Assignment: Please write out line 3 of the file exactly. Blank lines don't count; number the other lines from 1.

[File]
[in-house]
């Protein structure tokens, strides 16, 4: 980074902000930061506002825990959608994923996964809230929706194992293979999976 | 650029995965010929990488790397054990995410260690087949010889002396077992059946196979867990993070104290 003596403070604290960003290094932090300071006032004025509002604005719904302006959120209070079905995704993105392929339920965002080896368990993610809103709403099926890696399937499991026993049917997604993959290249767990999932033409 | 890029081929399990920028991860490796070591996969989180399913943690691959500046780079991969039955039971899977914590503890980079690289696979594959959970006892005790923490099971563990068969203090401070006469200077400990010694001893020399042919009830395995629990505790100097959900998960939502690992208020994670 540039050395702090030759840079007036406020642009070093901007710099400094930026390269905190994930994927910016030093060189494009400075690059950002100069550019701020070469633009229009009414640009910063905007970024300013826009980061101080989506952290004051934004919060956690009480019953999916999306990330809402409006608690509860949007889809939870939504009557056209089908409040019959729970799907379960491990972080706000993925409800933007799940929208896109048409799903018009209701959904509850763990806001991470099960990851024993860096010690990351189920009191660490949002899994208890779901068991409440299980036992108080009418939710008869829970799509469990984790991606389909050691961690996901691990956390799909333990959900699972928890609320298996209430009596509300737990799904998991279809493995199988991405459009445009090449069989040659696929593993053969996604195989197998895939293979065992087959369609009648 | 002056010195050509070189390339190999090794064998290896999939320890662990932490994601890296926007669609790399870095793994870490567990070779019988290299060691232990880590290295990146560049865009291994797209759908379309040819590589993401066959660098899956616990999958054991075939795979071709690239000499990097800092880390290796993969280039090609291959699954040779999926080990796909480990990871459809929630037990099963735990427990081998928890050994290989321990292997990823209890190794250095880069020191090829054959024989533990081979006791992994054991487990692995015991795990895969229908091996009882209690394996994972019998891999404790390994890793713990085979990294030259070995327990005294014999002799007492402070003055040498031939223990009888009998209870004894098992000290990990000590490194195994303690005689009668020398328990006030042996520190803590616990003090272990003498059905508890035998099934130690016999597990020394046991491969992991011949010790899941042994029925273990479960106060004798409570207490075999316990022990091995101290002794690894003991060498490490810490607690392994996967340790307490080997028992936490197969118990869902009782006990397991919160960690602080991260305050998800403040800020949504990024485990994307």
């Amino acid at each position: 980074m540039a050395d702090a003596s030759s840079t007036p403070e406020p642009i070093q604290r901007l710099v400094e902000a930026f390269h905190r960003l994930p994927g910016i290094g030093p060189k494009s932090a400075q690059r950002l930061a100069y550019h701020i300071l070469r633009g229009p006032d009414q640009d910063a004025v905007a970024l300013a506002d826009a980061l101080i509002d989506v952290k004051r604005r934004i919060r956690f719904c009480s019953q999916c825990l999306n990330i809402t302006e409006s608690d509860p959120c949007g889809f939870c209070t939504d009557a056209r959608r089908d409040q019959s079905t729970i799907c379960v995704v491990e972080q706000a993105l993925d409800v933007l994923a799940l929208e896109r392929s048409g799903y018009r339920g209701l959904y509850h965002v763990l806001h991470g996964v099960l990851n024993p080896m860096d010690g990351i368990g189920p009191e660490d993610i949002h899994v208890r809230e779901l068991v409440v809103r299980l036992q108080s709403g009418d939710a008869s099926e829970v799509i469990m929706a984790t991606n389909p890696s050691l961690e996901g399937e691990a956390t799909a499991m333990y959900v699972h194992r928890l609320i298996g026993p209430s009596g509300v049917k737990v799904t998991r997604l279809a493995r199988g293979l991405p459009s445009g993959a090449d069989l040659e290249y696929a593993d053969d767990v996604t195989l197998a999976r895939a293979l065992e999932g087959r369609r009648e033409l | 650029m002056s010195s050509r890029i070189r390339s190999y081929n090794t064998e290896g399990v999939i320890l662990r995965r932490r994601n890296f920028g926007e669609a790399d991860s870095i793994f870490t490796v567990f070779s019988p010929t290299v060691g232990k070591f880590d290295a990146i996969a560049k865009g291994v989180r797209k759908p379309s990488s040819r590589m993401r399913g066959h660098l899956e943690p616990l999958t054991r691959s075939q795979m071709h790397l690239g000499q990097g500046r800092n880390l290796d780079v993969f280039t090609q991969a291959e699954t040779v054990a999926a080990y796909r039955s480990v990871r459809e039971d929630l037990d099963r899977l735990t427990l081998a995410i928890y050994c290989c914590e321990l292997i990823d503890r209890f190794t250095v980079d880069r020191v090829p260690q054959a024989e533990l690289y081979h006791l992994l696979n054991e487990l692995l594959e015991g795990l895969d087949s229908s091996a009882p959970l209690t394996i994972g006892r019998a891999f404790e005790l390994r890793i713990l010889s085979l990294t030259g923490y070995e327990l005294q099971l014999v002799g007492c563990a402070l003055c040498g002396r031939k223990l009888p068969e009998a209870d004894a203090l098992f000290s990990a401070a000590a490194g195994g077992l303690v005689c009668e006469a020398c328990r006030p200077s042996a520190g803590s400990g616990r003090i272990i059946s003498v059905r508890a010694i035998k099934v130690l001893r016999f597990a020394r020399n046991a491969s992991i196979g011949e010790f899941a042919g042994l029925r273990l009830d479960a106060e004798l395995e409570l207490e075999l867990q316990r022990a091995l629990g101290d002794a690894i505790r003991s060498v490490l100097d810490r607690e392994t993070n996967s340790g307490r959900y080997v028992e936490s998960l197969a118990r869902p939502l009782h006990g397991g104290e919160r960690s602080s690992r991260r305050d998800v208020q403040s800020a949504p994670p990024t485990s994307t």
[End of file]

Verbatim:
């Amino acid at each position: 980074m540039a050395d702090a003596s030759s840079t007036p403070e406020p642009i070093q604290r901007l710099v400094e902000a930026f390269h905190r960003l994930p994927g910016i290094g030093p060189k494009s932090a400075q690059r950002l930061a100069y550019h701020i300071l070469r633009g229009p006032d009414q640009d910063a004025v905007a970024l300013a506002d826009a980061l101080i509002d989506v952290k004051r604005r934004i919060r956690f719904c009480s019953q999916c825990l999306n990330i809402t302006e409006s608690d509860p959120c949007g889809f939870c209070t939504d009557a056209r959608r089908d409040q019959s079905t729970i799907c379960v995704v491990e972080q706000a993105l993925d409800v933007l994923a799940l929208e896109r392929s048409g799903y018009r339920g209701l959904y509850h965002v763990l806001h991470g996964v099960l990851n024993p080896m860096d010690g990351i368990g189920p009191e660490d993610i949002h899994v208890r809230e779901l068991v409440v809103r299980l036992q108080s709403g009418d939710a008869s099926e829970v799509i469990m929706a984790t991606n389909p890696s050691l961690e996901g399937e691990a956390t799909a499991m333990y959900v699972h194992r928890l609320i298996g026993p209430s009596g509300v049917k737990v799904t998991r997604l279809a493995r199988g293979l991405p459009s445009g993959a090449d069989l040659e290249y696929a593993d053969d767990v996604t195989l197998a999976r895939a293979l065992e999932g087959r369609r009648e033409l | 650029m002056s010195s050509r890029i070189r390339s190999y081929n090794t064998e290896g399990v999939i320890l662990r995965r932490r994601n890296f920028g926007e669609a790399d991860s870095i793994f870490t490796v567990f070779s019988p010929t290299v060691g232990k070591f880590d290295a990146i996969a560049k865009g291994v989180r797209k759908p379309s990488s040819r590589m993401r399913g066959h660098l899956e943690p616990l999958t054991r691959s075939q795979m071709h790397l690239g000499q990097g500046r800092n880390l290796d780079v993969f280039t090609q991969a291959e699954t040779v054990a999926a080990y796909r039955s480990v990871r459809e039971d929630l037990d099963r899977l735990t427990l081998a995410i928890y050994c290989c914590e321990l292997i990823d503890r209890f190794t250095v980079d880069r020191v090829p260690q054959a024989e533990l690289y081979h006791l992994l696979n054991e487990l692995l594959e015991g795990l895969d087949s229908s091996a009882p959970l209690t394996i994972g006892r019998a891999f404790e005790l390994r890793i713990l010889s085979l990294t030259g923490y070995e327990l005294q099971l014999v002799g007492c563990a402070l003055c040498g002396r031939k223990l009888p068969e009998a209870d004894a203090l098992f000290s990990a401070a000590a490194g195994g077992l303690v005689c009668e006469a020398c328990r006030p200077s042996a520190g803590s400990g616990r003090i272990i059946s003498v059905r508890a010694i035998k099934v130690l001893r016999f597990a020394r020399n046991a491969s992991i196979g011949e010790f899941a042919g042994l029925r273990l009830d479960a106060e004798l395995e409570l207490e075999l867990q316990r022990a091995l629990g101290d002794a690894i505790r003991s060498v490490l100097d810490r607690e392994t993070n996967s340790g307490r959900y080997v028992e936490s998960l197969a118990r869902p939502l009782h006990g397991g104290e919160r960690s602080s690992r991260r305050d998800v208020q403040s800020a949504p994670p990024t485990s994307t």